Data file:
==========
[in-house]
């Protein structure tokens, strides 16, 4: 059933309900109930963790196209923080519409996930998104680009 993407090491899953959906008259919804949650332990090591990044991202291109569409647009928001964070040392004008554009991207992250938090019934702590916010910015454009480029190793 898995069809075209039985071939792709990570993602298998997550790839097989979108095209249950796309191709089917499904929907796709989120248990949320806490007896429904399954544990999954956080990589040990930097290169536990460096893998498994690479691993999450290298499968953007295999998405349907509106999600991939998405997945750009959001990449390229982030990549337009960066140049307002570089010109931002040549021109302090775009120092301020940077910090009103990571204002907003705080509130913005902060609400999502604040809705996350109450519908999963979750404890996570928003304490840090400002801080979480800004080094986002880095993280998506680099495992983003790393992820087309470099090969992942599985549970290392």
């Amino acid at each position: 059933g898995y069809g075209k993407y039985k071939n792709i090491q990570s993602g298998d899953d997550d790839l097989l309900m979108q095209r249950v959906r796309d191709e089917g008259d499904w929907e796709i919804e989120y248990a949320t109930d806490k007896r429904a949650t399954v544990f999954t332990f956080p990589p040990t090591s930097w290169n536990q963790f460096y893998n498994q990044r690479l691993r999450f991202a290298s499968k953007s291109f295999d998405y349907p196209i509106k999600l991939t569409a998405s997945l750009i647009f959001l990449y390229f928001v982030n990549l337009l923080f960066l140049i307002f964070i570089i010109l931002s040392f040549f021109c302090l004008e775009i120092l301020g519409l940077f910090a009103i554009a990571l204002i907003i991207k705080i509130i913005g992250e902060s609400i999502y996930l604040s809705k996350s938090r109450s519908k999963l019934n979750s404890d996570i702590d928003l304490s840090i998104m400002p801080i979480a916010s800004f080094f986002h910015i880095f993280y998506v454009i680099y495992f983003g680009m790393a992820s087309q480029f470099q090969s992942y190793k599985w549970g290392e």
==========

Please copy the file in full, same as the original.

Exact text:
[in-house]
């Protein structure tokens, strides 16, 4: 059933309900109930963790196209923080519409996930998104680009 993407090491899953959906008259919804949650332990090591990044991202291109569409647009928001964070040392004008554009991207992250938090019934702590916010910015454009480029190793 898995069809075209039985071939792709990570993602298998997550790839097989979108095209249950796309191709089917499904929907796709989120248990949320806490007896429904399954544990999954956080990589040990930097290169536990460096893998498994690479691993999450290298499968953007295999998405349907509106999600991939998405997945750009959001990449390229982030990549337009960066140049307002570089010109931002040549021109302090775009120092301020940077910090009103990571204002907003705080509130913005902060609400999502604040809705996350109450519908999963979750404890996570928003304490840090400002801080979480800004080094986002880095993280998506680099495992983003790393992820087309470099090969992942599985549970290392």
């Amino acid at each position: 059933g898995y069809g075209k993407y039985k071939n792709i090491q990570s993602g298998d899953d997550d790839l097989l309900m979108q095209r249950v959906r796309d191709e089917g008259d499904w929907e796709i919804e989120y248990a949320t109930d806490k007896r429904a949650t399954v544990f999954t332990f956080p990589p040990t090591s930097w290169n536990q963790f460096y893998n498994q990044r690479l691993r999450f991202a290298s499968k953007s291109f295999d998405y349907p196209i509106k999600l991939t569409a998405s997945l750009i647009f959001l990449y390229f928001v982030n990549l337009l923080f960066l140049i307002f964070i570089i010109l931002s040392f040549f021109c302090l004008e775009i120092l301020g519409l940077f910090a009103i554009a990571l204002i907003i991207k705080i509130i913005g992250e902060s609400i999502y996930l604040s809705k996350s938090r109450s519908k999963l019934n979750s404890d996570i702590d928003l304490s840090i998104m400002p801080i979480a916010s800004f080094f986002h910015i880095f993280y998506v454009i680099y495992f983003g680009m790393a992820s087309q480029f470099q090969s992942y190793k599985w549970g290392e």